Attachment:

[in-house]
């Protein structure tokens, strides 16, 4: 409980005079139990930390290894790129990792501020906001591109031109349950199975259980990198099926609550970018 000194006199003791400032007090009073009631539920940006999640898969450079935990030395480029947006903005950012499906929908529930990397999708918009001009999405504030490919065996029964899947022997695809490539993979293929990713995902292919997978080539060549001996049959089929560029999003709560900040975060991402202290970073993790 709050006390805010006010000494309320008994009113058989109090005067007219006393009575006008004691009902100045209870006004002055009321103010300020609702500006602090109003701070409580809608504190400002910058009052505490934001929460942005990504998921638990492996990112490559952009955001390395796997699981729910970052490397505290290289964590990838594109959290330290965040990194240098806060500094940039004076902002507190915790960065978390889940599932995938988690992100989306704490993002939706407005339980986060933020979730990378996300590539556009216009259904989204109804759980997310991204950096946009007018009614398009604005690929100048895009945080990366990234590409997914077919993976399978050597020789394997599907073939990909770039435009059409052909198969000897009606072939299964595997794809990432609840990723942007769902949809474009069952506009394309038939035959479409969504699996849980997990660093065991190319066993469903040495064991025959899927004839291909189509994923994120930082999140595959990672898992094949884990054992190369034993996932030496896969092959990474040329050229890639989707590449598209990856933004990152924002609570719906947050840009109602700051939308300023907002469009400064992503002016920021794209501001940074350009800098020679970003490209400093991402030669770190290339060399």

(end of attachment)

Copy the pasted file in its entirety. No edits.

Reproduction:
[in-house]
């Protein structure tokens, strides 16, 4: 409980005079139990930390290894790129990792501020906001591109031109349950199975259980990198099926609550970018 000194006199003791400032007090009073009631539920940006999640898969450079935990030395480029947006903005950012499906929908529930990397999708918009001009999405504030490919065996029964899947022997695809490539993979293929990713995902292919997978080539060549001996049959089929560029999003709560900040975060991402202290970073993790 709050006390805010006010000494309320008994009113058989109090005067007219006393009575006008004691009902100045209870006004002055009321103010300020609702500006602090109003701070409580809608504190400002910058009052505490934001929460942005990504998921638990492996990112490559952009955001390395796997699981729910970052490397505290290289964590990838594109959290330290965040990194240098806060500094940039004076902002507190915790960065978390889940599932995938988690992100989306704490993002939706407005339980986060933020979730990378996300590539556009216009259904989204109804759980997310991204950096946009007018009614398009604005690929100048895009945080990366990234590409997914077919993976399978050597020789394997599907073939990909770039435009059409052909198969000897009606072939299964595997794809990432609840990723942007769902949809474009069952506009394309038939035959479409969504699996849980997990660093065991190319066993469903040495064991025959899927004839291909189509994923994120930082999140595959990672898992094949884990054992190369034993996932030496896969092959990474040329050229890639989707590449598209990856933004990152924002609570719906947050840009109602700051939308300023907002469009400064992503002016920021794209501001940074350009800098020679970003490209400093991402030669770190290339060399």